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Forage feed (grass or hay) provides a horse with the fibre necessary to keep the horse's digestive system functioning properly and a horse should have access to forage feed through much of the day and night. Forage feed should make up at least half, preferably all, of a horse's daily intake of food. As forage feed is such an important factor of a horse's diet the highest quality forage feed available should be provided.


Any pasture on which horses graze should be well managed and free from poisonous plants.

Grass clippings should not be fed as they can cause digestive disturbances, serious gas or impaction colic.


Hay is dried grass and any hay fed should be green and free from dust and mould as dusty hay can cause respiratory problems and mouldy hay may cause colic. Bales of hay can be checked for colour - although the exterior may be bleached by the sun, check the inside of the bale for colour. Bales can be checked for mould by placing a hand into the centre of the bale to ensure it is not warm, checking for areas of dark discolouration and by smell (hay should smell like freshly mown grass).

Slices of hay can be shook apart before feeding to shake out dust. Alternatively hay can be soaked to remove dust, although soaking hay also reduces its nutritional value. Steaming hay kills fungal spores, dust mites and bacteria without the loss of nutritional value that occurs during soaking.

If hay is to be stored outside it should be kept dry by keeping it off the ground and thoroughly covered in waterproof material.

Types of hay

Seed hay

Seed hay is taken from pasture grown especially for hay making from grass seed, has a higher nutritional value than meadow hay, and is lighter in colour.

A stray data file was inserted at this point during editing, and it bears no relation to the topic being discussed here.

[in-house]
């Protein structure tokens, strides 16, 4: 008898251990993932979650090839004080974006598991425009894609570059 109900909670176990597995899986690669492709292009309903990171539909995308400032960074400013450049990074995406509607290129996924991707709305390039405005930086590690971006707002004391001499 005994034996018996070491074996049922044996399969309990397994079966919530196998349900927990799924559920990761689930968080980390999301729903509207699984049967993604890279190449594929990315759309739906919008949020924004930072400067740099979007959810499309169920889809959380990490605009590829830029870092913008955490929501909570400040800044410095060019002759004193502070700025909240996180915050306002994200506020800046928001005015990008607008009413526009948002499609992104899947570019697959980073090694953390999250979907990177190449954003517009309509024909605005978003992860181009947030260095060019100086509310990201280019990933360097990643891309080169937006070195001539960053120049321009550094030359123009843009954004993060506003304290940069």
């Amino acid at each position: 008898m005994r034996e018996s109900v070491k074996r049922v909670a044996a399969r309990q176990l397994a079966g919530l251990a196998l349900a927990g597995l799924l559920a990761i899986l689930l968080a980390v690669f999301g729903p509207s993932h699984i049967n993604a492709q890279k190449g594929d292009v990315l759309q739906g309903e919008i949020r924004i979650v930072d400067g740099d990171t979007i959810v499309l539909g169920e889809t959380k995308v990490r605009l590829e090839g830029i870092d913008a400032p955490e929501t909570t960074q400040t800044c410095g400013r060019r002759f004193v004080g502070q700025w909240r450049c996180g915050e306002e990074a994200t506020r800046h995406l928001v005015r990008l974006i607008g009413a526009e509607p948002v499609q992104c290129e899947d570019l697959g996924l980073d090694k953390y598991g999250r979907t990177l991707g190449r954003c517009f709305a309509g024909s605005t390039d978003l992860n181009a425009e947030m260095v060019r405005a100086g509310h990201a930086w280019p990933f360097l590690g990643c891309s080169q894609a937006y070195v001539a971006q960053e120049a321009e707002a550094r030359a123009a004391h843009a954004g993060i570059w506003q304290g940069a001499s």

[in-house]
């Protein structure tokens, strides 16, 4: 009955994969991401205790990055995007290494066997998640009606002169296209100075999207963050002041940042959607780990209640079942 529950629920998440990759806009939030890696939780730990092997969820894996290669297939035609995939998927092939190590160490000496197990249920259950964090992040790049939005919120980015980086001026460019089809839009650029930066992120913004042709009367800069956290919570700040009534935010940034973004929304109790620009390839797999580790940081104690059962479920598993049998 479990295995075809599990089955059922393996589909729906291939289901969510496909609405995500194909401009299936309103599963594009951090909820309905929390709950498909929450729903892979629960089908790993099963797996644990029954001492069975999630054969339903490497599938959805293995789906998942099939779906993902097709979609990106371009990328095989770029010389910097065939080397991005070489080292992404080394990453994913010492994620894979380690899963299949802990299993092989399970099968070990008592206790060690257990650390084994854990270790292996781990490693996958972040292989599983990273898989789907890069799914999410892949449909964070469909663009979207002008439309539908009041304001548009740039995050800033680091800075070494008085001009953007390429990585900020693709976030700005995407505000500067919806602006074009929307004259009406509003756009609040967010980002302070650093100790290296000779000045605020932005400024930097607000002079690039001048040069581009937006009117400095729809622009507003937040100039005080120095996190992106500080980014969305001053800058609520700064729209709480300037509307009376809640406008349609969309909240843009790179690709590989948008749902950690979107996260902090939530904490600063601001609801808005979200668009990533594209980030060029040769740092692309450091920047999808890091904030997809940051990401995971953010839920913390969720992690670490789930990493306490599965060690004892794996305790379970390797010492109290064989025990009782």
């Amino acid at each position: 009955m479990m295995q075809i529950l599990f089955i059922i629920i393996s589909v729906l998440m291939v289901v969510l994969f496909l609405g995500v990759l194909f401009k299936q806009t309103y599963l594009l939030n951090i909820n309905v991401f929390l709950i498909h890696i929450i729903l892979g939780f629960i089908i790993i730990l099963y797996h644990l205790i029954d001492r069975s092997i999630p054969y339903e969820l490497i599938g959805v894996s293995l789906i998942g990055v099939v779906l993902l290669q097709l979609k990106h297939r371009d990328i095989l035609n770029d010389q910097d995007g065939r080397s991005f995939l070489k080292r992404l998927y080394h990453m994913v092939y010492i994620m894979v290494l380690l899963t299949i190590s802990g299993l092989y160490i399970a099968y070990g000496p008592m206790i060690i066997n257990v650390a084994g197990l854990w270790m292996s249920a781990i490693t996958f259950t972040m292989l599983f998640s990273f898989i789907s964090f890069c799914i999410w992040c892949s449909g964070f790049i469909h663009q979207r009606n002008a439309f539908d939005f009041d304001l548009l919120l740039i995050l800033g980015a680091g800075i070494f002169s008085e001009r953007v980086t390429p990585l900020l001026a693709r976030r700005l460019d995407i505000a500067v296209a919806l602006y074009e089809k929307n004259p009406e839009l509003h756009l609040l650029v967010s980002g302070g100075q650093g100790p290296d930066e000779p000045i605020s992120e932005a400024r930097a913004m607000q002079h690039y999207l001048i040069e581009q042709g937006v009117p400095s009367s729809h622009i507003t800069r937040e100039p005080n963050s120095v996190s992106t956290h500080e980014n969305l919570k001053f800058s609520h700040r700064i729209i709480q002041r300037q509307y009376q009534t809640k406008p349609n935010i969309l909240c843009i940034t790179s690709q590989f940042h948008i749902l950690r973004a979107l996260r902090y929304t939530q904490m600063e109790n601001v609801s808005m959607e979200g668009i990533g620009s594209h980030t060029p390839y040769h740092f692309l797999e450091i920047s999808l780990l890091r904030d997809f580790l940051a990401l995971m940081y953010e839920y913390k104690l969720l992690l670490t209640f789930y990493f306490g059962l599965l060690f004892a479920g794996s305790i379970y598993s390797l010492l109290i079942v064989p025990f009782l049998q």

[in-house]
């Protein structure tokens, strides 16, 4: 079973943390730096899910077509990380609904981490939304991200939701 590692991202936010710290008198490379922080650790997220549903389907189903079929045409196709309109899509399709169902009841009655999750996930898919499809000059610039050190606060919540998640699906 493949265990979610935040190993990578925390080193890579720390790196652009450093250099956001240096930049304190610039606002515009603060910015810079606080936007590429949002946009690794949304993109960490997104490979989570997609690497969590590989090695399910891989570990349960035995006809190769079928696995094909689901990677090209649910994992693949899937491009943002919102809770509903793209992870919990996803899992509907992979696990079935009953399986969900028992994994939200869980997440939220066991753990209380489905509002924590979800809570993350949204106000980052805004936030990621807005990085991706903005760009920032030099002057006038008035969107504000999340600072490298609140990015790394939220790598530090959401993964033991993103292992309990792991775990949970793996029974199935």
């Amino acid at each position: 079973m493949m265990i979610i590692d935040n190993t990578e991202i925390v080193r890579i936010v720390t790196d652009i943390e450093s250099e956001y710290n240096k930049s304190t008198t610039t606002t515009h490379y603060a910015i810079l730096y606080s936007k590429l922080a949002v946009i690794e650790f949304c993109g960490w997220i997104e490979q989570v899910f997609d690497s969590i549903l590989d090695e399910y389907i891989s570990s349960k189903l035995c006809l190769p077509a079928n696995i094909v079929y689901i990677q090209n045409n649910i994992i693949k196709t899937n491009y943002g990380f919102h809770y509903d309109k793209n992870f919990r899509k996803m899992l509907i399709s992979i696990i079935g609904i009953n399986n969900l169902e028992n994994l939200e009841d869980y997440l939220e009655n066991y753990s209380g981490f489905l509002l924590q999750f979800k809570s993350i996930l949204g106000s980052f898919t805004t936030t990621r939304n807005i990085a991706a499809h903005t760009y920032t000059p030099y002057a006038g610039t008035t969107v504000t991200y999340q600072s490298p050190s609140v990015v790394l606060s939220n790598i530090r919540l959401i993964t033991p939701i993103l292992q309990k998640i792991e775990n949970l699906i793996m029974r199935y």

Meadow hay

Meadow hay is taken from permanent pasture and may contain a wider variety of grasses than seed hay as well as clover, herbs and wild flowers. Meadow hay is more easily digested than seed hay.

Alfalfa hay

Alfalfa hay, also known as Lucerne hay, is palatable and a good source of nutrients, typically higher in protein and calcium, and higher in energy than other hays although the density of nutrients varies with the time of harvest.

Alfalfa hay cut at early maturity is very palatable, leafy and high in nutrients and is suitable for horses with high nutrient requirements such as growing horses, horses with poor appetites, horses in moderate to heavy work, horses in poor condition and lactating mares. It should be fed carefully and in rations to horses with low nutrient requirements to prevent over-eating, excitability and obesity.

Alfalfa hay cut at late maturity has more stem and less leaf and has a lower nutrient value and can be used for horses at rest, in light work or in the early stages of pregnancy.


Haylage is taken from early cut semi-wilted grass and is a lot richer than hay so should be fed more sparingly. It is compressed and wrapped in a thick plastic wrapper that is heat sealed to retain the moisture. Mild fermentation occurs that prevents fungal spores developing. Haylage should be used within 2-4 days (summer-winter) once the wrapper is opened.